Saturday, July 02, 2011

Happiness Is a Heterocercal Caudal Fin

I didn't count how many species of fish and other sea creatures came aboard yesterday while fishing with my friend Denny, but I think it was at least a dozen ... if you count the clump of oysters I hooked.

It was a great day for spotting sea turtles, young ones mostly ... hubcap size to trash can lid size. They seemed to be everywhere. We move a lot when we fish, only staying in one spot as long as the fish are cooperating. Each time we zipped off to some new hole or bump in the bottom, sea turtles showed up.

Near the end of our day, as I tried to trick a REDACTED INFORMATION   (top secret by order of the Captain)  fish into taking a small pinfish bait, I hooked this young blacktip shark.

Blacktips are very common around here. Around Cedar Key, you catch them anywhere from cute little foot-long pups to scary, bite your arm off adults, usually while fishing for some other species.

I love getting to see a shark up close, so I never see them as a nuisance. The one below was about 3 feet long..

Captain Denny was busy trying to catch the top secret fish, so I settled for a "hold the camera out with one hand and shoot a self-portrait" technique. I cropped myself out of the shot ... you know how flattering those shots can be.
Feel me?
Fish are the most muscular of all vertebrates and when you hold a shark, even a junior shark like this one, you really get a sense of just how spectacularly "ripped" these beautiful animals are.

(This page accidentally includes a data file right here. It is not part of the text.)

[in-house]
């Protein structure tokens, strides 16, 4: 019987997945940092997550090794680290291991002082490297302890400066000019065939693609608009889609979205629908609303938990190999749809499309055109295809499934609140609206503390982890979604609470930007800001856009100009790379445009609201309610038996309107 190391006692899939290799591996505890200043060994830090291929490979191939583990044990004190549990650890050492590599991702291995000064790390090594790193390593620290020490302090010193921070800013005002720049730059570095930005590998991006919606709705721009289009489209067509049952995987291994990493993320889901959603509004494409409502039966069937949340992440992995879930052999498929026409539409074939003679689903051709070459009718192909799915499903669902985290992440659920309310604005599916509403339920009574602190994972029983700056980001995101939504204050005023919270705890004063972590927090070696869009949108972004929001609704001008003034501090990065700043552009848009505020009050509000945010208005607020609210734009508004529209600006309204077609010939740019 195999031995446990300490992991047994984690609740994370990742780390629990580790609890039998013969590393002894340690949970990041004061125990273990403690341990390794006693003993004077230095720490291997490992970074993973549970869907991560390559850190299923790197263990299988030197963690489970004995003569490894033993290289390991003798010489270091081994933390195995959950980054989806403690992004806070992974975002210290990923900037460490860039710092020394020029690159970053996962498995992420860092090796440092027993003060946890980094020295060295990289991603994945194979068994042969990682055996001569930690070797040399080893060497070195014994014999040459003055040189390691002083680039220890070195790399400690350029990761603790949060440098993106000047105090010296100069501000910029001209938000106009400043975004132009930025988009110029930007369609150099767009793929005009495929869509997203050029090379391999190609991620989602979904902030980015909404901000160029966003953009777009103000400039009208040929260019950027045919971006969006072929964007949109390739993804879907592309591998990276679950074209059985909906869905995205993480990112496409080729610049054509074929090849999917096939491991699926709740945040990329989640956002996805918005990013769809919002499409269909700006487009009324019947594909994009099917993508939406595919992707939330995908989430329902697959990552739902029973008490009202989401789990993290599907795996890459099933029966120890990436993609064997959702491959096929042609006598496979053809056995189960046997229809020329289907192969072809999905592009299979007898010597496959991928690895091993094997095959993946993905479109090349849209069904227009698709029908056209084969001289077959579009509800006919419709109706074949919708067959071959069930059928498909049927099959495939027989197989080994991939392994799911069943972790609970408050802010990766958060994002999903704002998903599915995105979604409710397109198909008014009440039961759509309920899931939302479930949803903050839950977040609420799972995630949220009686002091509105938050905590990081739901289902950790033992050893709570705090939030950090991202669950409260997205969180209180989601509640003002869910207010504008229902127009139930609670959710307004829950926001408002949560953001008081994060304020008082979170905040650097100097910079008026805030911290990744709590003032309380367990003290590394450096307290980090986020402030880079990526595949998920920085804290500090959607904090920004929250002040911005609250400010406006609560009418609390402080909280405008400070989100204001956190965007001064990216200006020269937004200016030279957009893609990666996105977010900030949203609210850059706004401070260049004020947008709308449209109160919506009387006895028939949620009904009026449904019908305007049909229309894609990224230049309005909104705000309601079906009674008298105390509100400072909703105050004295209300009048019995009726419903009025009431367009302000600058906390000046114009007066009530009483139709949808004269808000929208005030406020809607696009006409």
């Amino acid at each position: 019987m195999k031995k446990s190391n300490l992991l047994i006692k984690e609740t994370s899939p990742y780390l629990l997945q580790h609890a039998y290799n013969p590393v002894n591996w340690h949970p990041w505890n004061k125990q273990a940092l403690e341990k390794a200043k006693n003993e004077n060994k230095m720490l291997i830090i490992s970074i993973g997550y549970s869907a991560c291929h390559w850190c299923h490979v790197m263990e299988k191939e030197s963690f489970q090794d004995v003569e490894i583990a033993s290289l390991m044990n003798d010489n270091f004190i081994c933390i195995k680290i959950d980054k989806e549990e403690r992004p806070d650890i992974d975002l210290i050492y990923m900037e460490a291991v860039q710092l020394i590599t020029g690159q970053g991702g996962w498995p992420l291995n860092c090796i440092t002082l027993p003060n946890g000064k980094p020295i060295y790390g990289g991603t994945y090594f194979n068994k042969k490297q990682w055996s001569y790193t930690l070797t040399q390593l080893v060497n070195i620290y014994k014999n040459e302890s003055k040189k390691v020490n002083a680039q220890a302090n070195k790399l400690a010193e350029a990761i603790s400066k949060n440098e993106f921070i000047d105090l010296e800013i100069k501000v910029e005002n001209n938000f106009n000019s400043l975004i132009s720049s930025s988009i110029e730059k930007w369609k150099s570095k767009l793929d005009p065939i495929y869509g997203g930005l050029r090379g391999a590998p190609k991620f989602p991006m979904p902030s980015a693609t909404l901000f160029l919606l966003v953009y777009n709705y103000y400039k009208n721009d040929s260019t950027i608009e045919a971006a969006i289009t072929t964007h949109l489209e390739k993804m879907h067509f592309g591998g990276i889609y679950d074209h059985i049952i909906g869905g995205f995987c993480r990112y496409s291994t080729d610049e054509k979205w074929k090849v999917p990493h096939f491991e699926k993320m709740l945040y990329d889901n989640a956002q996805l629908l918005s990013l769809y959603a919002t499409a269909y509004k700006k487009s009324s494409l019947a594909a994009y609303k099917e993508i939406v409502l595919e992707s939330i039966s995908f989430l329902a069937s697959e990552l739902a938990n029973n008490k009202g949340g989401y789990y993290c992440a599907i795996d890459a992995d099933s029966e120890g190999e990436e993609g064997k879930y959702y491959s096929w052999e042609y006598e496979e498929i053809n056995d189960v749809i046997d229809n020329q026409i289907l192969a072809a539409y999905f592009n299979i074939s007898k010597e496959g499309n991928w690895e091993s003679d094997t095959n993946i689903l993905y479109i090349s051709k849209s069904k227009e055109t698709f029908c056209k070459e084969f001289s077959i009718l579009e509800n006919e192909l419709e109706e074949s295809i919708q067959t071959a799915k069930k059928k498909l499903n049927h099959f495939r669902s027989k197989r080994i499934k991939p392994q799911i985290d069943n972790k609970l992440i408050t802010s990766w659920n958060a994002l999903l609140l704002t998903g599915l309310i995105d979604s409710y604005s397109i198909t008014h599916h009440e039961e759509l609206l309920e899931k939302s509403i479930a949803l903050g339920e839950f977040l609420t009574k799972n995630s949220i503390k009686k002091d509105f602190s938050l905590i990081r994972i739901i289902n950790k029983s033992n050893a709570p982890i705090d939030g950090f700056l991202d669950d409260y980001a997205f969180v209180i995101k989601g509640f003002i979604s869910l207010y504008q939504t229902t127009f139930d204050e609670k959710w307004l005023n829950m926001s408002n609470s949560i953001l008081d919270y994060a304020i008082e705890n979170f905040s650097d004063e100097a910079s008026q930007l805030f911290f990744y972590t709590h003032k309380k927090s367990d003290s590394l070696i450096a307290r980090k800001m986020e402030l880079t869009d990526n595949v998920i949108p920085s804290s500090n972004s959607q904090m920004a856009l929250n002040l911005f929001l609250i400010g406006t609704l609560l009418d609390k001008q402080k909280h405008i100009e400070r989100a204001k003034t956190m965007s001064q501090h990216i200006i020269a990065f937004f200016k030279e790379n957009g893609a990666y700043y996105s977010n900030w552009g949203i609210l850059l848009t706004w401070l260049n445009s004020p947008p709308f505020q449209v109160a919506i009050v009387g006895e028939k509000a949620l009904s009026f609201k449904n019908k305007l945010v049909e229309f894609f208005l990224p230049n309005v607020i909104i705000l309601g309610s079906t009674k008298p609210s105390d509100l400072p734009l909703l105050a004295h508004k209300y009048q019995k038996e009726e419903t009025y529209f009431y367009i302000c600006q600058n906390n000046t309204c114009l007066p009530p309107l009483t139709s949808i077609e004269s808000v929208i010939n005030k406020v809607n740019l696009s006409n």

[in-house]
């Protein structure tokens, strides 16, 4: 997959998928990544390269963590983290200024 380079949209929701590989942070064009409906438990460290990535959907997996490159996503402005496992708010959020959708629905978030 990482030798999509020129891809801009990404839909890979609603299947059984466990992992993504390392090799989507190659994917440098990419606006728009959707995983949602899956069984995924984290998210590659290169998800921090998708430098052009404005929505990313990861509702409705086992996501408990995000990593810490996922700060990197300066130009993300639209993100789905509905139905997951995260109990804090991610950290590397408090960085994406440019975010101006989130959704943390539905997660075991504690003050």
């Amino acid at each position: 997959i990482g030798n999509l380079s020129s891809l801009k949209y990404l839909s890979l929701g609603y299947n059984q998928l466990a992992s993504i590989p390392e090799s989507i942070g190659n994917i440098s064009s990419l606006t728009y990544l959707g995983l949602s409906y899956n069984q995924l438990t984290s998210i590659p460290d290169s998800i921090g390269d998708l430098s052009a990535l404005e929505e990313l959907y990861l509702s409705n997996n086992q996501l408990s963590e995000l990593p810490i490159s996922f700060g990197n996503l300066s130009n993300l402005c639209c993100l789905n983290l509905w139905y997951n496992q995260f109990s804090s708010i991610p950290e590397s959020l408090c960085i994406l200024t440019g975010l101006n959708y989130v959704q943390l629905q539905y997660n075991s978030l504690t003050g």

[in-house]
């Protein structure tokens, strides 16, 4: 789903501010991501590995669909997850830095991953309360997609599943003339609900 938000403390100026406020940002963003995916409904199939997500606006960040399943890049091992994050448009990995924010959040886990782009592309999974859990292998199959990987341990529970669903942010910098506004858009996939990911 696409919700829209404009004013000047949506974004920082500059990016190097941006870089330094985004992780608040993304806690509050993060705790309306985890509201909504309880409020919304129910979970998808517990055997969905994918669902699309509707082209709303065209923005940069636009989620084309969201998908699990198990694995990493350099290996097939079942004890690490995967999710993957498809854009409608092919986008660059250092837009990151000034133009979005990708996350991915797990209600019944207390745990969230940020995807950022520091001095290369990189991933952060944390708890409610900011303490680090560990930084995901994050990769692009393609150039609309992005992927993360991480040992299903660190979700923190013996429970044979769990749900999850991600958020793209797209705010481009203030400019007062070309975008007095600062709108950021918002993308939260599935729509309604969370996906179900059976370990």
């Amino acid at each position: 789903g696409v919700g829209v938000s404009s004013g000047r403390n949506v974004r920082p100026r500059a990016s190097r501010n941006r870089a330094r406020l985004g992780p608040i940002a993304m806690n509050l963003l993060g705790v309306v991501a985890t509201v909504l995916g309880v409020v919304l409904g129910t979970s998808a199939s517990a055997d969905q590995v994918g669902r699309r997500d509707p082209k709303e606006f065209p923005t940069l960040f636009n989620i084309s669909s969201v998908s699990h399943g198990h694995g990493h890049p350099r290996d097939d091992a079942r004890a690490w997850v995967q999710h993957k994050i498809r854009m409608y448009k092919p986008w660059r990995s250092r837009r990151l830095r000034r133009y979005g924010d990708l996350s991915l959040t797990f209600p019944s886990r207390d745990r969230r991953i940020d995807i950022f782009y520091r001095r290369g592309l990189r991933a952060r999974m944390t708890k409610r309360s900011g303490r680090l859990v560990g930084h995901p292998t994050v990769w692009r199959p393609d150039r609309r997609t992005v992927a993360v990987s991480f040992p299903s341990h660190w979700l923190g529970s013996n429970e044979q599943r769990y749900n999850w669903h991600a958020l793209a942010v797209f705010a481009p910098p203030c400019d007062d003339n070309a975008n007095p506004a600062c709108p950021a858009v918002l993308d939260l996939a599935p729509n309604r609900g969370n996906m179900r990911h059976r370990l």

I am gripping him very tightly in the picture, partly because he had already flipped loose twice and partly because he is only inches from my cheek (upper right corner of pic) and I value my cheek flesh.

In the photo, you can see where the blacktip name comes from. You can also see tiny specks under his snout that are Ampullae of Lorenzinni. These give the shark a sixth sense ... electroperception.

With Ampullae of Lorenzinni, the blacktip can sense the bioelectric field produced by other living things.
He doesn't have to "see" the crab or ray hidden in the bottom sand. He can sense their nerves firing in the form of a bioelectric energy field.


This young blacktip was released a few seconds after this picture, but not before sideswiping my camera with his caudal fin and sending the Sony crashing to the deck of the boat. At that point the shark went happily into the Gulf and I grabbed the camera to find that it had forgotten what day it was due to the blow.

It also was showing "NO FILES" when I tried to view the days pics.